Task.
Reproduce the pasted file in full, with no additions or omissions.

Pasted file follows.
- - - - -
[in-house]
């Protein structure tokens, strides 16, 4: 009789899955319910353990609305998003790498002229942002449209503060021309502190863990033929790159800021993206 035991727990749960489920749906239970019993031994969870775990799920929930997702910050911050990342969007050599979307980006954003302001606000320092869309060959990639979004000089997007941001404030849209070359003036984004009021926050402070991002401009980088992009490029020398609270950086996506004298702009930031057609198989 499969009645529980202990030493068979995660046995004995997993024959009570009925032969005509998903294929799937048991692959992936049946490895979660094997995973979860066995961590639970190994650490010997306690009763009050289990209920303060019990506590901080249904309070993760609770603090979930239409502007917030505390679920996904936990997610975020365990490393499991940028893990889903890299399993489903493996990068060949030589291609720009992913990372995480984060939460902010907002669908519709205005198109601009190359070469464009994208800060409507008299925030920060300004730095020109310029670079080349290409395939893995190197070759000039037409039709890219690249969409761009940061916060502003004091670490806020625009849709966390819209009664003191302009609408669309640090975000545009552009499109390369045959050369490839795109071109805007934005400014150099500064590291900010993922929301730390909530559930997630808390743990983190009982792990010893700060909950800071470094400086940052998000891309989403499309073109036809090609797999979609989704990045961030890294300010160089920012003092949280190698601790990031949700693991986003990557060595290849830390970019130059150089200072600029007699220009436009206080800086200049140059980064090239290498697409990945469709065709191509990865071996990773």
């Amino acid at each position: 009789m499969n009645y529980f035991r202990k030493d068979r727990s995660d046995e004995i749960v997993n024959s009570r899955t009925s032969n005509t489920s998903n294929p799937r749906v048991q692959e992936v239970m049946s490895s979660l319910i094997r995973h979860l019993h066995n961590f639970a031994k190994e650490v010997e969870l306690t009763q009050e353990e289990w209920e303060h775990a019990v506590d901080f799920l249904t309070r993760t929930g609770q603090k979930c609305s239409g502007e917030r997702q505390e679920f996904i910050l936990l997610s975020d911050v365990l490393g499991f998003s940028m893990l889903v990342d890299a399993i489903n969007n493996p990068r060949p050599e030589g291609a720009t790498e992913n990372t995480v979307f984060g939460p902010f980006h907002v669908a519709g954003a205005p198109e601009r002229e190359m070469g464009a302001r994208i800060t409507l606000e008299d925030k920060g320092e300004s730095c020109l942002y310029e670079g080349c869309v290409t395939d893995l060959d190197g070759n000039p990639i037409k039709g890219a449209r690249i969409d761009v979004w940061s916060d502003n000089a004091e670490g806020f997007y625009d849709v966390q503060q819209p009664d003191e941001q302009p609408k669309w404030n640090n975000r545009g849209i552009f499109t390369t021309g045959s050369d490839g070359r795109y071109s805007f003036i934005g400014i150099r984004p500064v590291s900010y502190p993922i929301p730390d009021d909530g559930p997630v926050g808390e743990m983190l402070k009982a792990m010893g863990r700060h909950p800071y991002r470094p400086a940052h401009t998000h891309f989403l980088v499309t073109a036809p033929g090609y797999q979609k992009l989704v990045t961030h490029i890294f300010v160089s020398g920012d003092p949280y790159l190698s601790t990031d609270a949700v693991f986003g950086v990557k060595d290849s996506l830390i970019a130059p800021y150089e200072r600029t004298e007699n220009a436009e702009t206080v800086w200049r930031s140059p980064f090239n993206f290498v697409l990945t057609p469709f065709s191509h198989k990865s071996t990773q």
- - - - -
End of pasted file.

[in-house]
């Protein structure tokens, strides 16, 4: 009789899955319910353990609305998003790498002229942002449209503060021309502190863990033929790159800021993206 035991727990749960489920749906239970019993031994969870775990799920929930997702910050911050990342969007050599979307980006954003302001606000320092869309060959990639979004000089997007941001404030849209070359003036984004009021926050402070991002401009980088992009490029020398609270950086996506004298702009930031057609198989 499969009645529980202990030493068979995660046995004995997993024959009570009925032969005509998903294929799937048991692959992936049946490895979660094997995973979860066995961590639970190994650490010997306690009763009050289990209920303060019990506590901080249904309070993760609770603090979930239409502007917030505390679920996904936990997610975020365990490393499991940028893990889903890299399993489903493996990068060949030589291609720009992913990372995480984060939460902010907002669908519709205005198109601009190359070469464009994208800060409507008299925030920060300004730095020109310029670079080349290409395939893995190197070759000039037409039709890219690249969409761009940061916060502003004091670490806020625009849709966390819209009664003191302009609408669309640090975000545009552009499109390369045959050369490839795109071109805007934005400014150099500064590291900010993922929301730390909530559930997630808390743990983190009982792990010893700060909950800071470094400086940052998000891309989403499309073109036809090609797999979609989704990045961030890294300010160089920012003092949280190698601790990031949700693991986003990557060595290849830390970019130059150089200072600029007699220009436009206080800086200049140059980064090239290498697409990945469709065709191509990865071996990773």
């Amino acid at each position: 009789m499969n009645y529980f035991r202990k030493d068979r727990s995660d046995e004995i749960v997993n024959s009570r899955t009925s032969n005509t489920s998903n294929p799937r749906v048991q692959e992936v239970m049946s490895s979660l319910i094997r995973h979860l019993h066995n961590f639970a031994k190994e650490v010997e969870l306690t009763q009050e353990e289990w209920e303060h775990a019990v506590d901080f799920l249904t309070r993760t929930g609770q603090k979930c609305s239409g502007e917030r997702q505390e679920f996904i910050l936990l997610s975020d911050v365990l490393g499991f998003s940028m893990l889903v990342d890299a399993i489903n969007n493996p990068r060949p050599e030589g291609a720009t790498e992913n990372t995480v979307f984060g939460p902010f980006h907002v669908a519709g954003a205005p198109e601009r002229e190359m070469g464009a302001r994208i800060t409507l606000e008299d925030k920060g320092e300004s730095c020109l942002y310029e670079g080349c869309v290409t395939d893995l060959d190197g070759n000039p990639i037409k039709g890219a449209r690249i969409d761009v979004w940061s916060d502003n000089a004091e670490g806020f997007y625009d849709v966390q503060q819209p009664d003191e941001q302009p609408k669309w404030n640090n975000r545009g849209i552009f499109t390369t021309g045959s050369d490839g070359r795109y071109s805007f003036i934005g400014i150099r984004p500064v590291s900010y502190p993922i929301p730390d009021d909530g559930p997630v926050g808390e743990m983190l402070k009982a792990m010893g863990r700060h909950p800071y991002r470094p400086a940052h401009t998000h891309f989403l980088v499309t073109a036809p033929g090609y797999q979609k992009l989704v990045t961030h490029i890294f300010v160089s020398g920012d003092p949280y790159l190698s601790t990031d609270a949700v693991f986003g950086v990557k060595d290849s996506l830390i970019a130059p800021y150089e200072r600029t004298e007699n220009a436009e702009t206080v800086w200049r930031s140059p980064f090239n993206f290498v697409l990945t057609p469709f065709s191509h198989k990865s071996t990773q």